Palo Duro is an architectural jewel in MidTown, and by all accounts it is a well run special needs home that is an asset to the community. So one can imagine that area residents were quite happy when they were told the Neighborhood Services Organization was going to build a complimentary special needs home on an ugly, empty lot next door – a building that would like this:
Imagine how residents feel today now construction has started and they’ve learned the design has been changed to look like this:
Yeah, neighbors are not happy. But the same Downtown Design Review Committee that approved the chamber headquarters design and demolition of buildings along NW 10 to make way for surface parking, also gave its blessing to this design that neighbors say looks like a cheap motel.
Yep. It’s a done deal.
Members of the Downtown Design Review Committee are: Chair Betsy Brunsteter, Anthony McDermid, Chuck Ainsworth, Jim Loftis, Dick Tanenbaum, GiGi Faulkner and Mark Grubbs. They are appointed by Mayor Mick Cornett.
In my next post I’ll delve into how this committee interprets its responsibility compared to the older, more established Bricktown Urban Design Committee.
I guess, I think, that if I want anyone to read this post, it’s the folks at the Greater Oklahoma City Chamber.
Something new is happening. Something I’ve not experienced before. In the past few weeks I’ve gotten not one, not two, not three but four emails out of the blue from people I don’t know, but who left Oklahoma to attend college in various fields related to development and planning. And they want to come back home.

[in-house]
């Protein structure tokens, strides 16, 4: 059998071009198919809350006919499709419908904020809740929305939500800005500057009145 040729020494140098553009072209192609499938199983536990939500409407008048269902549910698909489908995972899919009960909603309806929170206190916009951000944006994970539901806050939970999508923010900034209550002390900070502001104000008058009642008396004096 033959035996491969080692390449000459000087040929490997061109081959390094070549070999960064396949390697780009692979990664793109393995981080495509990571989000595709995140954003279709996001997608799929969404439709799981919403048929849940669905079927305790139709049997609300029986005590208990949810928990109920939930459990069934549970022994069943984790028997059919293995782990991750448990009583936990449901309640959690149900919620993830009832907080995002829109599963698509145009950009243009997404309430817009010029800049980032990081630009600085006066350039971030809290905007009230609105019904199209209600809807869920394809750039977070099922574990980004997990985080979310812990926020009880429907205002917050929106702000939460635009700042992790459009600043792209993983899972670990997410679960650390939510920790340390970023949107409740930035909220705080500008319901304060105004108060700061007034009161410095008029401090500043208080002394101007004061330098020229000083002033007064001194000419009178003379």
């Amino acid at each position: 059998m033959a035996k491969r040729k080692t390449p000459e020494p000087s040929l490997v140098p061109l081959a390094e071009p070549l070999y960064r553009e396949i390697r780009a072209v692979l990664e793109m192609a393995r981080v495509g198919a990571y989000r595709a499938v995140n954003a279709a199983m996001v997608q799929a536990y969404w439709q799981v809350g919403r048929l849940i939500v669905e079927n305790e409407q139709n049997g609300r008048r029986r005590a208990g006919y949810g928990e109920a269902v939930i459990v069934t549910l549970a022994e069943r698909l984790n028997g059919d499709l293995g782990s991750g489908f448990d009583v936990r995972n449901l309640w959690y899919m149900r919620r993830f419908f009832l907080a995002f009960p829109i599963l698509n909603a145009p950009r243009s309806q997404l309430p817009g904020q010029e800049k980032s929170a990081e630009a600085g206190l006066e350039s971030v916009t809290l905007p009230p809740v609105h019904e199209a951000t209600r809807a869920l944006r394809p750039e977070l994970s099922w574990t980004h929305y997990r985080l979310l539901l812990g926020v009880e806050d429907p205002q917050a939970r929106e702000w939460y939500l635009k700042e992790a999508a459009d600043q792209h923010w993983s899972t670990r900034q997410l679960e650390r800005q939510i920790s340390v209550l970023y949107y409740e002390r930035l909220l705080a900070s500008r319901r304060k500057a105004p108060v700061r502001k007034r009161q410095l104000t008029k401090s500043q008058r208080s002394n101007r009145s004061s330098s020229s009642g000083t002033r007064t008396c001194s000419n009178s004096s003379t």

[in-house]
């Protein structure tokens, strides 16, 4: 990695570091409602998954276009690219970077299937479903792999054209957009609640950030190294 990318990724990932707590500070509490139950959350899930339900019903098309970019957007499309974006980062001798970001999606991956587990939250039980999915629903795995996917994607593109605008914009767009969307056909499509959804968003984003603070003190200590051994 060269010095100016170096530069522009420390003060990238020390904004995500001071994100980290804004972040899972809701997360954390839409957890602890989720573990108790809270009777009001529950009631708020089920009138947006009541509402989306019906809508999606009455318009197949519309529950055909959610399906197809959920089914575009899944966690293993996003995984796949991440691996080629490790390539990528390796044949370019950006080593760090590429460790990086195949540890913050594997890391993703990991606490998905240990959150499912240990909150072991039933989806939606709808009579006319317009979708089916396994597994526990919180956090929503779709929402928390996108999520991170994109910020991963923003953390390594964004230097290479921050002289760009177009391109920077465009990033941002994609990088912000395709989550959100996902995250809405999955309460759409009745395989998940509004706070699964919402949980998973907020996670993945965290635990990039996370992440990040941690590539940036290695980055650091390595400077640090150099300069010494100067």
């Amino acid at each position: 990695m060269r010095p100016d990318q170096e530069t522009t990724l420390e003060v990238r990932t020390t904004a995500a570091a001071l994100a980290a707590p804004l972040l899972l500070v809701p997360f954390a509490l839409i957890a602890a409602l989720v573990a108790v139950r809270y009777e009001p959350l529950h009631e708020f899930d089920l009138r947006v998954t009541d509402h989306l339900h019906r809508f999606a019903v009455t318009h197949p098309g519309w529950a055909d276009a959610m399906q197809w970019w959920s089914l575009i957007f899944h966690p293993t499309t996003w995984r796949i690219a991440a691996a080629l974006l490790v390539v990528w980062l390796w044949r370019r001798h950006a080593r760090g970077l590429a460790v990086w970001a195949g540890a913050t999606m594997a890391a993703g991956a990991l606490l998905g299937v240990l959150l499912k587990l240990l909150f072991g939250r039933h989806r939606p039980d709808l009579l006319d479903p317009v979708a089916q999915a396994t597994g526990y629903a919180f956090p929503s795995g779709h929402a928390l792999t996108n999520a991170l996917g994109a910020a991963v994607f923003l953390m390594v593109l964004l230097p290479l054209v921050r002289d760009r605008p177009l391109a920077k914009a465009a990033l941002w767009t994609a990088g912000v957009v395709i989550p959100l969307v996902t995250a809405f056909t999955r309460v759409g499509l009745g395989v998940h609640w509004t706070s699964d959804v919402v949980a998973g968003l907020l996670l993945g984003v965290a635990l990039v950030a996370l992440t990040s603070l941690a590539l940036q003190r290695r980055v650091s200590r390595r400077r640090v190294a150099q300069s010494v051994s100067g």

Sure, the economy is bad out there. But when I look at their resumes, I see young men and women in their mid-20s whose accomplishments leave me humbled. I’m humbled because they say I’m the guy who has kept them hooked into what’s going on downtown – and, in some cases – I’ve inspired them.
I’m just the guy taking notes and reporting back. But thanks anyway. But as someone who remembers giants like Ray Ackerman and Lee Allen Smith dreaming of this sort of scenario, I’ve got to wonder. If our younger generation has truly fallen in love with their hometown – something that rarely happened when I was in college, what do we do to make sure there are opportunities for these folks?
For what it’s worth, my latest correspondent says he’s willing to intern for next to nothing – or even nothing – just to get a shot at becoming a part of the Oklahoma City dream.